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150mm Newtonian Telescope 300mm Telescope Curiosity Mars Mission

150mm Newtonian Telescope

This is an account of how my 150mm Newtonian telescope was built.

It started out as two glass blanks (mirror and tool) that my dad had bought from a company in the USA, many years ago, but he never completed grinding it. I grew up knowing about the existence of the '6-inch telescope mirror', because my dad would occasionally show it to us kids. I even vaguely remember watching him grinding the miror while slowly shuffling around a 44-gallon oil drum, but I never ever dreamed that one day, I would be the one who would finish building the telescope.

Fast-forward about 50 years to August 2009 when I decided to resurrect my dad's abandoned project and started working on the mirror. I joined a group of telescope nuts (members of the Astronomical Society of SA) who meet at the Design & Technology centre of Parktown Boys' High School in Johannesburg to work on DIY telescopes on Saturday afternoons.

With the friendly and expert guidance of mentor Johan Smit, my project quickly started taking shape. Working most Saturday afternoons, the partly-ground mirror was re-ground with 500-grade grit to get rid of a few scratches that had accumulated while in storage. Progressing through the various grades to 1000-grit and then finally polishing with Cerium Oxide, the mirror was ready for 'figuring' into a paraboloid, the optical shape required for a Newtonian telescope.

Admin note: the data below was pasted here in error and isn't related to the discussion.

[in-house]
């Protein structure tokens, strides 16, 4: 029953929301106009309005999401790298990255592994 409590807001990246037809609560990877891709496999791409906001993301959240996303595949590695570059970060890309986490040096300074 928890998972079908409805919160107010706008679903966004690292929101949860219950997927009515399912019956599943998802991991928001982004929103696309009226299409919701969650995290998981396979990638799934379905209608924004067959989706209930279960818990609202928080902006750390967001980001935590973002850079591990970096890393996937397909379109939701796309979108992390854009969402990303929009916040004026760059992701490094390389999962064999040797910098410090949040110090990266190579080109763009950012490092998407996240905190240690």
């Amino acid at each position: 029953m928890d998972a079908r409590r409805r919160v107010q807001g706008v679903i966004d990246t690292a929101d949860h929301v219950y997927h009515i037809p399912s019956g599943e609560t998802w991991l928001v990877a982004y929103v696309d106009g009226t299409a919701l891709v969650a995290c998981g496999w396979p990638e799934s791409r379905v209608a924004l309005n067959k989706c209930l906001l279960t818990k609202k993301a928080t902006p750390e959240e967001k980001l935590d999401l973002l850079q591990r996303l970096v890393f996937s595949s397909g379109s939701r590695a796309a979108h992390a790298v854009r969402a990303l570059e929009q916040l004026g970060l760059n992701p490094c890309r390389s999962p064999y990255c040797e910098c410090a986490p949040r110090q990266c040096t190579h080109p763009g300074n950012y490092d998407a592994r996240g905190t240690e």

After using Johan Smit's Foucault tester for a while, I built a very simple Rochi tester so that mirror figuring and testing could be done at home. When the figuring was completed, the final Foucault test in Parktown was performed by the fundi's who all agreed that the mirror was ready for the final step; receiving a thin layer of aluminium on the polished surface.

Next, a Dobsonian mount was designed and built, using ideas found on the Internet. The mirror was then mounted in a 200mm diameter cardboard tube that was sourced at the telescope class. Finally, the secondary optical, in this case a prism from old binoculars, was mounted in a curved spider made of 1mm steel plate from the case of an old PC CD-ROM drive. The whole process took about four months from start to finish.

'First light' was on 3 January 2010. What a feeling it is to view the moon, planets, stars clusters and even some galaxies through a precision instrument that was made with one's own hands!

Painting and final finishing continued during the next 4 months and the completed telescope was displayed at Scope-X on 17 April 2010.


Primary Mirror: 6" float glass (150mm)
Focal Ratio: f7.7
Focal length: 1150mm
Secondary: 25mm Prism (from old binoculars)
Focuser: Home-made 1.25" Helical Focuser
Tube: 200mm Cardboard tube covered in white Solartex